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ART AND REVOLUTION/ART AND POLITICS : CHINA’S REVOLUTION

Contemporary artists all over the world are currently engaging with politics. But there are precedents where artists reflected and defined the cultural language for some of history’s great turning points. This course looks at the art, music, and literature that evolved from several major revolutions and the responses to them.


1912 saw the overthrow of China’s last imperial dynasty and the establishment of the Chinese Republic. Communist rebellions in the 1920s, the Japanese
occupation of eastern China (1937-45), and the communist Revolution followed culminating in the People’s Republic of China, established in 1949. Mao’s Cultural Revolution (1966-76) incited artists to make art for the people. Socialist realist oil paintings supplanted traditional ink painting and artists who refused to adapt were persecuted. This session will explore these shifts in content and medium and the impact of politics on artists such as figure painter and landscapist Fu Baoshi; history painters Tang Xiaohe and Chen Yanning; portraiture by Liu Chunhua; and the fate of ink painters like Shi Lu.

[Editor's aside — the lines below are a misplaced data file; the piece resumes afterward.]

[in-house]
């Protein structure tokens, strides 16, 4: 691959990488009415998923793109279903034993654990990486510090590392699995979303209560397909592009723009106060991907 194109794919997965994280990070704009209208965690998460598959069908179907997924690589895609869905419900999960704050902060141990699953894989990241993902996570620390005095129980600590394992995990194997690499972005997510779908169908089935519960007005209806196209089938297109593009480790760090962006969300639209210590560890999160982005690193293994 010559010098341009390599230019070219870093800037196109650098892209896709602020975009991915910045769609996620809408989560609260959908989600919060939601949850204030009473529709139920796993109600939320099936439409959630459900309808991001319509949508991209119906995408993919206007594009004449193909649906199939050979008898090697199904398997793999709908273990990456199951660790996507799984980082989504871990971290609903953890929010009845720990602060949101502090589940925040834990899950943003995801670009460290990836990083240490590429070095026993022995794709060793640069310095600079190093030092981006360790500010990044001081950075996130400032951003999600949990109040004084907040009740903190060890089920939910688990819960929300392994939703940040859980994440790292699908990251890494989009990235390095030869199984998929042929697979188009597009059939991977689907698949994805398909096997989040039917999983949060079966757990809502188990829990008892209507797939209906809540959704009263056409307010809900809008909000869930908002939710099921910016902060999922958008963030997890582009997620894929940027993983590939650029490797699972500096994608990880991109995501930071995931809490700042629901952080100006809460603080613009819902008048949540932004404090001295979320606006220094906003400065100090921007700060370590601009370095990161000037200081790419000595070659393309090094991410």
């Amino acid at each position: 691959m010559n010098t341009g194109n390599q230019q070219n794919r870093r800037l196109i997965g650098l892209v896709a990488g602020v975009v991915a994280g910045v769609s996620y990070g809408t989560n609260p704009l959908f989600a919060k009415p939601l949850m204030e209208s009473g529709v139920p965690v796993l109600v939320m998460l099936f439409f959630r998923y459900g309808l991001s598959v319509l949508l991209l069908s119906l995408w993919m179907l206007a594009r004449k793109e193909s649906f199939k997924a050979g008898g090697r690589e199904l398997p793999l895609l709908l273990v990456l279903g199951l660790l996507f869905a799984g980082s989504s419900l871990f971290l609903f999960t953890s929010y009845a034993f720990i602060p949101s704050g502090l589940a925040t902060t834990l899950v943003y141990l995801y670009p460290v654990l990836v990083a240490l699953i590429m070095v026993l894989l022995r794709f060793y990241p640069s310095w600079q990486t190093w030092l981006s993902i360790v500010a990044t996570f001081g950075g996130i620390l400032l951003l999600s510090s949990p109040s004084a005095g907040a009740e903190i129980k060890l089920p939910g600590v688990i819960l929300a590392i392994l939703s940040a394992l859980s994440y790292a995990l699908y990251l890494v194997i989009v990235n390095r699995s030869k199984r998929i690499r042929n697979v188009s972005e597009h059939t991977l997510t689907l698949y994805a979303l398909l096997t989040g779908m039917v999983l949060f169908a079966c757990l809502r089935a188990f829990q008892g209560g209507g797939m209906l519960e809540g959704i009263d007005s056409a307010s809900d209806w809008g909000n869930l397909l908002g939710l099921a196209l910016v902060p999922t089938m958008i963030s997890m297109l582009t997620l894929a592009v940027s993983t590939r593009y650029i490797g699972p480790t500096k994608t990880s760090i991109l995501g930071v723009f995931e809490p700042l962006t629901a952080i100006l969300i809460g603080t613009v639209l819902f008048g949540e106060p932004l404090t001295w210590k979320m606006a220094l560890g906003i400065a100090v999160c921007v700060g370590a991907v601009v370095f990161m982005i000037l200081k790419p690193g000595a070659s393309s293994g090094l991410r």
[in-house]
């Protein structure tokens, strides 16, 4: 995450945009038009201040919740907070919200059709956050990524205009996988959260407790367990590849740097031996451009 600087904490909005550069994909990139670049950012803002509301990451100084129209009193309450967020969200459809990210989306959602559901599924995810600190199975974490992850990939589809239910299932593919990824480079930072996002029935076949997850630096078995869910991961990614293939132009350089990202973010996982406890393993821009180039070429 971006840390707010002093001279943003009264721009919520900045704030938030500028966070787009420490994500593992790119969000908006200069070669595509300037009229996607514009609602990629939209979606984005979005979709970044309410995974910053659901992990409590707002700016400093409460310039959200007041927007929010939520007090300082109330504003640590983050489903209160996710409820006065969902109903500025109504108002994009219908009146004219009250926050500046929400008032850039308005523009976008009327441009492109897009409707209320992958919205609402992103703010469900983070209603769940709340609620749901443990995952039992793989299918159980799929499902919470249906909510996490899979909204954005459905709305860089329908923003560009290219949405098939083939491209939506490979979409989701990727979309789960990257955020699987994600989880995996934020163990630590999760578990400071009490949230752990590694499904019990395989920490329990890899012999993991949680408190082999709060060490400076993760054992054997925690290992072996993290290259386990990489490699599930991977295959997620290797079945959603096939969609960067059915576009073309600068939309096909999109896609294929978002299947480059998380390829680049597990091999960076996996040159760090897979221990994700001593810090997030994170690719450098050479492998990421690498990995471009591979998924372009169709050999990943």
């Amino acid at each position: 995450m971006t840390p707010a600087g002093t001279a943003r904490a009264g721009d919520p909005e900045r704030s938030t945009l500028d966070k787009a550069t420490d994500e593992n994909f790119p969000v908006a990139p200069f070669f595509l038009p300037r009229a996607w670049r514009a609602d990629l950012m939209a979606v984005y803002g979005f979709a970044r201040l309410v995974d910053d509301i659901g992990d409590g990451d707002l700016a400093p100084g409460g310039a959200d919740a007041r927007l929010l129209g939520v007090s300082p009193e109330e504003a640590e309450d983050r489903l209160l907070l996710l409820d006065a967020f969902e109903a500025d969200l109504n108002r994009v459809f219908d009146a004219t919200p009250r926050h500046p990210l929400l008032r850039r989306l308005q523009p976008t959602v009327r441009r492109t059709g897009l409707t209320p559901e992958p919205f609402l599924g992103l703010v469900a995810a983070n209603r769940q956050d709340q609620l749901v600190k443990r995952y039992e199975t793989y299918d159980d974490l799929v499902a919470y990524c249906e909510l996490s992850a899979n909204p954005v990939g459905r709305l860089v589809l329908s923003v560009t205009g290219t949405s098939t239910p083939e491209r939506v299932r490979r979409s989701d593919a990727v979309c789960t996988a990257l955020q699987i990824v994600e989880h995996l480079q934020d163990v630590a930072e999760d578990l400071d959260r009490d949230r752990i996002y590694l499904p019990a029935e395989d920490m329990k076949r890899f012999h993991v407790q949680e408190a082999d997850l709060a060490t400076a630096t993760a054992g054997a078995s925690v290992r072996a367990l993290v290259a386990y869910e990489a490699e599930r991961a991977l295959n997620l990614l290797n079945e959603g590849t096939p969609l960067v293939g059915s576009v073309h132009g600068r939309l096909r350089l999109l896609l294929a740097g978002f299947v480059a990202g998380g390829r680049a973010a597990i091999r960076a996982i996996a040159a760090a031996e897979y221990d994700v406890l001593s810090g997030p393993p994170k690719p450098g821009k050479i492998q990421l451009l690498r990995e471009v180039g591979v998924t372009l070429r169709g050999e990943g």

Speaker(s):

Dr Marie-Anne Mancio | talks | www

 

Date and Time:

3 June 2014 at 10:45 am

Duration:

Half Day

 

Venue:

The University Women's Club
2 Audley Square
London
W1K 1DB


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Organised by:

THE COURSE
See other talks organised by THE COURSE...

 

Tickets:

£44

Available from:

info@thecoursestudies.co.uk

Additional Information:

visit www.thecoursestudies.co.uk

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